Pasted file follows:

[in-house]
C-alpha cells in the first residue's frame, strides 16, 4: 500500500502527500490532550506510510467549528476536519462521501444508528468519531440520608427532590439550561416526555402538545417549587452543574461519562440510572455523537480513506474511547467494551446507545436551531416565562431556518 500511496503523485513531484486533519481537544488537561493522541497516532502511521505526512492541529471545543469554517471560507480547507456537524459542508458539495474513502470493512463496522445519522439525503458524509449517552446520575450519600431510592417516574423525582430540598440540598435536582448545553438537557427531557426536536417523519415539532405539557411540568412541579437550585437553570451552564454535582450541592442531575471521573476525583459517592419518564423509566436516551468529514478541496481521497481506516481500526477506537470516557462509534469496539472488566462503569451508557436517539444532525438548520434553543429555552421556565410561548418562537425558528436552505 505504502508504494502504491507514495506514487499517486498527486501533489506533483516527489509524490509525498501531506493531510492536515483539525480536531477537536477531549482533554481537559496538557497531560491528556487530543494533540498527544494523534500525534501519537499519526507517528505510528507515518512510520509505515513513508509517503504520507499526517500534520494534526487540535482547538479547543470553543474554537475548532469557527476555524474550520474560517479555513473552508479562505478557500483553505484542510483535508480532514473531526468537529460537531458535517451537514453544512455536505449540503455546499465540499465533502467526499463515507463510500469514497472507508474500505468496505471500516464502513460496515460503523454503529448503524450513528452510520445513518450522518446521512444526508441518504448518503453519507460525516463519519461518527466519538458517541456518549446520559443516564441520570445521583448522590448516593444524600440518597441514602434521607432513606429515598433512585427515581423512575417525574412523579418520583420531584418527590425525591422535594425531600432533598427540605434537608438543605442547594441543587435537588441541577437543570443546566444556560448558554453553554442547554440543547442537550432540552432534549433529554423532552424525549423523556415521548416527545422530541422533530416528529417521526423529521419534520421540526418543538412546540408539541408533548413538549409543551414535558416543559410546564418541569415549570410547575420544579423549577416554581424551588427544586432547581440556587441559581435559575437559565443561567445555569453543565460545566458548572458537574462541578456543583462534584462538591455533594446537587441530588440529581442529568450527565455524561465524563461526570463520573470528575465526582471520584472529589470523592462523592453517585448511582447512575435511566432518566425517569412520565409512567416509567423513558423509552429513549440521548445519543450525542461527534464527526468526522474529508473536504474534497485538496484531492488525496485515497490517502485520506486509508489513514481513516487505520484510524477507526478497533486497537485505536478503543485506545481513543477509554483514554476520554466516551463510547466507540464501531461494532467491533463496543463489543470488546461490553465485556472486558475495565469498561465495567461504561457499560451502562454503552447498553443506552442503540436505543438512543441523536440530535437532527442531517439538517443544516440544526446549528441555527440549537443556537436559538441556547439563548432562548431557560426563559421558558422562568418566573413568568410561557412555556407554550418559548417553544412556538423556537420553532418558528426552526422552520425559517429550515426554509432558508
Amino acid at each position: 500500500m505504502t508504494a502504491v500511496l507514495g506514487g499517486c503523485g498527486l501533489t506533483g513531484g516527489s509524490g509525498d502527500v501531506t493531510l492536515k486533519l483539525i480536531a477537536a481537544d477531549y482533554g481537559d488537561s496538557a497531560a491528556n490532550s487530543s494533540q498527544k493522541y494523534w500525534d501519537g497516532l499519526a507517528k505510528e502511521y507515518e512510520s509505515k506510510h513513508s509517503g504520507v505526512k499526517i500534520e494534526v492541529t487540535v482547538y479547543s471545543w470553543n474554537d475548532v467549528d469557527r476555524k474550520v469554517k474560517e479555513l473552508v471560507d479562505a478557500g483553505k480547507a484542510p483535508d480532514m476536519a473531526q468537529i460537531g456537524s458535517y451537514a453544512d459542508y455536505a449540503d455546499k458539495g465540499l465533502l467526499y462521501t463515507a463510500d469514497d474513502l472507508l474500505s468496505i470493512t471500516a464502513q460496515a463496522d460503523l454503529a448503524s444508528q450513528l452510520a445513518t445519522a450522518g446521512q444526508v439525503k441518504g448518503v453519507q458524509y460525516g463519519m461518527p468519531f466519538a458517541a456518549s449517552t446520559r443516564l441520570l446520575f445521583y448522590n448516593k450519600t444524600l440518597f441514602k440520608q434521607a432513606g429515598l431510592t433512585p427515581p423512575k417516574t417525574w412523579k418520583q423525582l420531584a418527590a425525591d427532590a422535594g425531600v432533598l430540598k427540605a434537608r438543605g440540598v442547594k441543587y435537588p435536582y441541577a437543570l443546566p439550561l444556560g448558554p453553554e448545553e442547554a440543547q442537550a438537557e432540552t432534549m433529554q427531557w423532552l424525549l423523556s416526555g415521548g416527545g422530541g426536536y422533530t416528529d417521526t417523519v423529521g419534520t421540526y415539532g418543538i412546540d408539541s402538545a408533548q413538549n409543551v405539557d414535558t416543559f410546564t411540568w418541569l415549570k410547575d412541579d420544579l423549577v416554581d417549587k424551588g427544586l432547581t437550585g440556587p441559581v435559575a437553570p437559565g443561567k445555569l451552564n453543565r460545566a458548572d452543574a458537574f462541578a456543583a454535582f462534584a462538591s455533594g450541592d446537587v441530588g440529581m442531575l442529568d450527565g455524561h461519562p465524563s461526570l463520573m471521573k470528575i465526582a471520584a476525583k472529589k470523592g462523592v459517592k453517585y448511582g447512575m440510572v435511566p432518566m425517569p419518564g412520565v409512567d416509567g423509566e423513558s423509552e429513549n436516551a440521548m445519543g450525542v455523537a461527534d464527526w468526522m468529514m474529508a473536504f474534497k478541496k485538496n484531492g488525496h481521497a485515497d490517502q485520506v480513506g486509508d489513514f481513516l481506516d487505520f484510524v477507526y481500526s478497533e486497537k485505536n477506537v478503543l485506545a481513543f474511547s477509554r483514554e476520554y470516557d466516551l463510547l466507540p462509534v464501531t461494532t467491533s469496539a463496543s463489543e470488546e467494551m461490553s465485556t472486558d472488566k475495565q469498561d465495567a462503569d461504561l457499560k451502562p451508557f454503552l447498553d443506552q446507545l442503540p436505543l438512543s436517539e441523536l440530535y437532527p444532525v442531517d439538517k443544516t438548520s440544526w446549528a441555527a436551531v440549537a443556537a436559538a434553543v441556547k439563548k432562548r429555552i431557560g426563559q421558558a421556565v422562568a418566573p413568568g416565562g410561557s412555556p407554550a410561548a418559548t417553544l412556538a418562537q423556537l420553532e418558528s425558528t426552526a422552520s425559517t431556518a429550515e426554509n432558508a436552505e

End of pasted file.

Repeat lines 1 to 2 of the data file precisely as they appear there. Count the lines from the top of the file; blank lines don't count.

[in-house]
C-alpha cells in the first residue's frame, strides 16, 4: 500500500502527500490532550506510510467549528476536519462521501444508528468519531440520608427532590439550561416526555402538545417549587452543574461519562440510572455523537480513506474511547467494551446507545436551531416565562431556518 500511496503523485513531484486533519481537544488537561493522541497516532502511521505526512492541529471545543469554517471560507480547507456537524459542508458539495474513502470493512463496522445519522439525503458524509449517552446520575450519600431510592417516574423525582430540598440540598435536582448545553438537557427531557426536536417523519415539532405539557411540568412541579437550585437553570451552564454535582450541592442531575471521573476525583459517592419518564423509566436516551468529514478541496481521497481506516481500526477506537470516557462509534469496539472488566462503569451508557436517539444532525438548520434553543429555552421556565410561548418562537425558528436552505 505504502508504494502504491507514495506514487499517486498527486501533489506533483516527489509524490509525498501531506493531510492536515483539525480536531477537536477531549482533554481537559496538557497531560491528556487530543494533540498527544494523534500525534501519537499519526507517528505510528507515518512510520509505515513513508509517503504520507499526517500534520494534526487540535482547538479547543470553543474554537475548532469557527476555524474550520474560517479555513473552508479562505478557500483553505484542510483535508480532514473531526468537529460537531458535517451537514453544512455536505449540503455546499465540499465533502467526499463515507463510500469514497472507508474500505468496505471500516464502513460496515460503523454503529448503524450513528452510520445513518450522518446521512444526508441518504448518503453519507460525516463519519461518527466519538458517541456518549446520559443516564441520570445521583448522590448516593444524600440518597441514602434521607432513606429515598433512585427515581423512575417525574412523579418520583420531584418527590425525591422535594425531600432533598427540605434537608438543605442547594441543587435537588441541577437543570443546566444556560448558554453553554442547554440543547442537550432540552432534549433529554423532552424525549423523556415521548416527545422530541422533530416528529417521526423529521419534520421540526418543538412546540408539541408533548413538549409543551414535558416543559410546564418541569415549570410547575420544579423549577416554581424551588427544586432547581440556587441559581435559575437559565443561567445555569453543565460545566458548572458537574462541578456543583462534584462538591455533594446537587441530588440529581442529568450527565455524561465524563461526570463520573470528575465526582471520584472529589470523592462523592453517585448511582447512575435511566432518566425517569412520565409512567416509567423513558423509552429513549440521548445519543450525542461527534464527526468526522474529508473536504474534497485538496484531492488525496485515497490517502485520506486509508489513514481513516487505520484510524477507526478497533486497537485505536478503543485506545481513543477509554483514554476520554466516551463510547466507540464501531461494532467491533463496543463489543470488546461490553465485556472486558475495565469498561465495567461504561457499560451502562454503552447498553443506552442503540436505543438512543441523536440530535437532527442531517439538517443544516440544526446549528441555527440549537443556537436559538441556547439563548432562548431557560426563559421558558422562568418566573413568568410561557412555556407554550418559548417553544412556538423556537420553532418558528426552526422552520425559517429550515426554509432558508